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Pharmacist Yomna Nassar

Bild Yomna Nassar

Institute of Pharmacy

Clinical Pharmacy & Biochemistry

Kelchstr. 31
Room 130 A
12169 Berlin

Curriculum Vitae


Doctoral student at the Graduate Research Training Program “PharMetrX: Pharmacometrics & Computational Disease Modelling“ at the Dept. of Clinical Pharmacy & Biochemistry supervised by Prof. Dr. Charlotte Kloft at the Freie Universitaet Berlin


Pharmacist specialist at the Department of Pharmacology-Medical Research Division

National Research Centre, Giza, Egypt


Senior Clinical Research Associate

Pharmagene Specialized Analytical Services; a CRO focusing on bioequivalence studies, pharmacokinetic studies and bioanalysis


Visiting Master student

UCL Great Ormond Street Institute of Child Health, London, UK


MSc in Experimental Therapeutics

Kellogg College, University of Oxford, Oxfordshire, UK

Dissertation title: Pharmacometrics of treosulfan in children undergoing haematopoeitic stem cell transplantation


Bachelor degree of Pharmaceutical Sciences

Faculty of Pharmacy-Ain Shams University, Cairo, Egypt


General Certificate of Secondary Education (Science section)

Ramses College for Girls, Cairo, Egypt

Optimising dosing strategy of paclitaxel in NSCLC


Non-small cell lung cancer (NSCLC) accounts for approximately 85% of all lung cancer cases. Paclitaxel, a taxane derived chemotherapeutic agent, in combination with platinum containing drugs (e.g. cisplatin or carboplatin) have been routinely used as a first-line treatment in patients with advanced NSCLC. Nevertheless, successful treatment is often hindered by dose-limiting toxicities such as neutropaenia and neurotoxicity. Therefore, it is important to have tolerable paclitaxel concentrations that do not hinder treatment efficacy and at the same time maintain a tolerable toxicity profile.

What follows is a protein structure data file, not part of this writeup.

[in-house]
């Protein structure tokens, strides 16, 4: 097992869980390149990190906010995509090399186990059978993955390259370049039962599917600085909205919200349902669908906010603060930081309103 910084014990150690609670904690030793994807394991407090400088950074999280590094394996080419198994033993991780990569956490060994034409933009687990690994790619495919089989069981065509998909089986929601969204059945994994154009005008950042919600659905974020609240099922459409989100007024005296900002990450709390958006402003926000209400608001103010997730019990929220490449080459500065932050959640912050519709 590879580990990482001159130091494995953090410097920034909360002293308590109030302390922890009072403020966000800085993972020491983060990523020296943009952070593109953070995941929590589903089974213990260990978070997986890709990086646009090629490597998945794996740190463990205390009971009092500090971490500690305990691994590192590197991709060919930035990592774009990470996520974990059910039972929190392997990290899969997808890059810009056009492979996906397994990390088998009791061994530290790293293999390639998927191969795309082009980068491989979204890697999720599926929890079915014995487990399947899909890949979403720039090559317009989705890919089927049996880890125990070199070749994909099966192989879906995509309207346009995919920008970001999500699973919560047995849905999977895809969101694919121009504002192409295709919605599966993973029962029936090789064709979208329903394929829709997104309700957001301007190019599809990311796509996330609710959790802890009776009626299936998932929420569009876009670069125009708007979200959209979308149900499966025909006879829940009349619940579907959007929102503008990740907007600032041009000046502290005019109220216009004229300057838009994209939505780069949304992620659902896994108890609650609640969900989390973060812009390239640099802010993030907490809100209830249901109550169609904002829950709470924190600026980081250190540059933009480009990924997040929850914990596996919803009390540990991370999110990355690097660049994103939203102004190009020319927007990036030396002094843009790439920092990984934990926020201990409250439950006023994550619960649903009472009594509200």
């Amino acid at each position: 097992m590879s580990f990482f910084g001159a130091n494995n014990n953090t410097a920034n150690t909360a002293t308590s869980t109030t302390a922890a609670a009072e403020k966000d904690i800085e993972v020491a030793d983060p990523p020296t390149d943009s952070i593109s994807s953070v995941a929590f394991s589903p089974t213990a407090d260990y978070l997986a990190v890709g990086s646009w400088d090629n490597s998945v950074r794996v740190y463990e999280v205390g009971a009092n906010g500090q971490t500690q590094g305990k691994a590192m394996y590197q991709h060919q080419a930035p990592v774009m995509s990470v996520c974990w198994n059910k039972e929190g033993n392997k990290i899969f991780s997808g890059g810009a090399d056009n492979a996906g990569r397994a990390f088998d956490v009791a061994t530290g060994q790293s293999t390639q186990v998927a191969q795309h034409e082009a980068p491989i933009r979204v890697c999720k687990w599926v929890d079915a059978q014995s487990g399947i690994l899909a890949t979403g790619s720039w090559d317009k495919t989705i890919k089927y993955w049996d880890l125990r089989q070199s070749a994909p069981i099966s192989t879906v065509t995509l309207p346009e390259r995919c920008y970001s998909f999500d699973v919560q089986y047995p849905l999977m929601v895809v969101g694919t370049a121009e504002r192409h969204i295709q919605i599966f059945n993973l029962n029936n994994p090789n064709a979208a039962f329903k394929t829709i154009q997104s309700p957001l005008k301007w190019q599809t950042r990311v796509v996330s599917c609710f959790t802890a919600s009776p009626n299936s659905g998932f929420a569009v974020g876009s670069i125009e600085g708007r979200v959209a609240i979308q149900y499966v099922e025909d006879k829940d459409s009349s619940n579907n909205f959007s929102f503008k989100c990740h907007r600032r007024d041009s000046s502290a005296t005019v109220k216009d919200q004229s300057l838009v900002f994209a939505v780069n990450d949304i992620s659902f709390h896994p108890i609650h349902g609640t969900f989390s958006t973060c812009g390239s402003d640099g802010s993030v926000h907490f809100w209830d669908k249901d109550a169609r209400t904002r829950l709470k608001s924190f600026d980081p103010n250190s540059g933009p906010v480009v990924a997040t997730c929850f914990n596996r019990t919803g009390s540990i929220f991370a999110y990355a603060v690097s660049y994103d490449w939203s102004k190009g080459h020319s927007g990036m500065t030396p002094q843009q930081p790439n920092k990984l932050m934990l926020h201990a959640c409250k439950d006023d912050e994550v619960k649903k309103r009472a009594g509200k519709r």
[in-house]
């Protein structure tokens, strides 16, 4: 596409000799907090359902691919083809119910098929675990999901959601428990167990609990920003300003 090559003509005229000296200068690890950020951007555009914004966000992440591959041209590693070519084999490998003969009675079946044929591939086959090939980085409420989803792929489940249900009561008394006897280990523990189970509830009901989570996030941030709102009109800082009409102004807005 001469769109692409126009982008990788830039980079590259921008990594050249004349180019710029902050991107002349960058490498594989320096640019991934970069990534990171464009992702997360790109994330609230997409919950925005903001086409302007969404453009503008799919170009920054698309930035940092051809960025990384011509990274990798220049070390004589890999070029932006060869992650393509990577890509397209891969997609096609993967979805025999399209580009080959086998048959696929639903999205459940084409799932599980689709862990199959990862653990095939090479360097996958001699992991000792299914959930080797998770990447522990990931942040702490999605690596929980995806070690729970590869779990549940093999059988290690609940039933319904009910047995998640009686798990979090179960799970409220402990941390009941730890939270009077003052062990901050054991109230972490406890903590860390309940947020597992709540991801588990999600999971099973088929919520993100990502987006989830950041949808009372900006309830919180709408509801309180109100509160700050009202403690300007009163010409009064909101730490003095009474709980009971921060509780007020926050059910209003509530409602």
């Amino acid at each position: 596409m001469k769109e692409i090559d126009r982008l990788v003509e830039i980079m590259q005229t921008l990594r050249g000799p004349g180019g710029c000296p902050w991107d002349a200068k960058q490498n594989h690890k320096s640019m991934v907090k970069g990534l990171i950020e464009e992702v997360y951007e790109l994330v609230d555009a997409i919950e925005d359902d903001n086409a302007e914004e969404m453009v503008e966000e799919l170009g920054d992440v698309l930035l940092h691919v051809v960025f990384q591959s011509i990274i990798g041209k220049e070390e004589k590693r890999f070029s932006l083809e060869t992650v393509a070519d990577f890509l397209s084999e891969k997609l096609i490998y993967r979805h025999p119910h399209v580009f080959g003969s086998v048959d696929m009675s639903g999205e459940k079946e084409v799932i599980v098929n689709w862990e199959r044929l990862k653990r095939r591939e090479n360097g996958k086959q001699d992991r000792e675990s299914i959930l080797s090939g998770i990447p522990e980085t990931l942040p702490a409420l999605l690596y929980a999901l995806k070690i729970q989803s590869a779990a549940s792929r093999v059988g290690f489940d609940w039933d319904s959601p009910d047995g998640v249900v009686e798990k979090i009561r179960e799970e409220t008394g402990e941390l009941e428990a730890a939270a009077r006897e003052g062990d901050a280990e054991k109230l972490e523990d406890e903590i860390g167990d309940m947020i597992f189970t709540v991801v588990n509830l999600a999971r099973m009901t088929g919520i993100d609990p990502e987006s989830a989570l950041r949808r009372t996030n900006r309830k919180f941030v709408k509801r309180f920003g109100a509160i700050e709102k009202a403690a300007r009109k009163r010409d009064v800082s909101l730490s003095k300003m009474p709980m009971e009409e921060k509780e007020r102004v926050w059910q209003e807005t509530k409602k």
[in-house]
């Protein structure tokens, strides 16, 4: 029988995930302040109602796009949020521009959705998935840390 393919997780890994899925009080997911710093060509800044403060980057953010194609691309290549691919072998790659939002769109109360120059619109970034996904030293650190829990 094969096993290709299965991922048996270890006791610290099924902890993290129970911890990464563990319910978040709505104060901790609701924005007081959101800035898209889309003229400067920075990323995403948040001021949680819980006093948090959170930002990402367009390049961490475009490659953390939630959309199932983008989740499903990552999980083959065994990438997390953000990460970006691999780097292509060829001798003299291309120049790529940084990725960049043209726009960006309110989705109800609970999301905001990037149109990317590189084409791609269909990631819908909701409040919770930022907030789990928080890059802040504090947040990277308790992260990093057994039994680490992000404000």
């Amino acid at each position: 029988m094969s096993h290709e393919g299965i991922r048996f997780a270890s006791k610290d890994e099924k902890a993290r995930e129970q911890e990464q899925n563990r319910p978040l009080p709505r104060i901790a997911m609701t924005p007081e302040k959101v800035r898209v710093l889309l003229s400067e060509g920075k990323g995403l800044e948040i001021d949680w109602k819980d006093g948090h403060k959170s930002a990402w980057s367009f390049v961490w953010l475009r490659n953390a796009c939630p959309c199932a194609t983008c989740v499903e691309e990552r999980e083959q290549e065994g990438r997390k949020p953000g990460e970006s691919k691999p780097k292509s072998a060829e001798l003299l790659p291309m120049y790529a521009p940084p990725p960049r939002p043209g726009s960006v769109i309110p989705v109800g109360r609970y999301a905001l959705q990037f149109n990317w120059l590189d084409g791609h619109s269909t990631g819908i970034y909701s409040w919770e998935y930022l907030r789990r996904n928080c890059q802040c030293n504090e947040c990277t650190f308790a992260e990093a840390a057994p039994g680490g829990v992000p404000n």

To achieve this, the timely prediction of treatment outcome (e.g. tumour response to treatment, overall survival,… ) is needed. Therefore, time course pharmacokinetic/pharmacodynamics models of prognostic treatment markers (i.e. biomarkers) will be developed and relevant metrics that best predict treatment response will be evaluated. These efficacy models will then be combined with other toxicity models of neurotoxicity and haematotoxicity to evaluate the clinical utility of paclitaxel-based treatment. This joint description of the risk of toxicity and efficacy will help identify more ideal dosing schedules that can minimise incidence and severity of relevant toxicities and simultaneously retain clinical efficacy.

I hope that with this work, the timely identification/prediction of disease progression/regression would consequently prompt favourable interventions to avoid unnecessary side effects or ineffective treatment and that evaluating the risk of dose-limiting, treatment-related toxicities in relation to treatment efficacy would eventually identify safe and effective dosing schedules.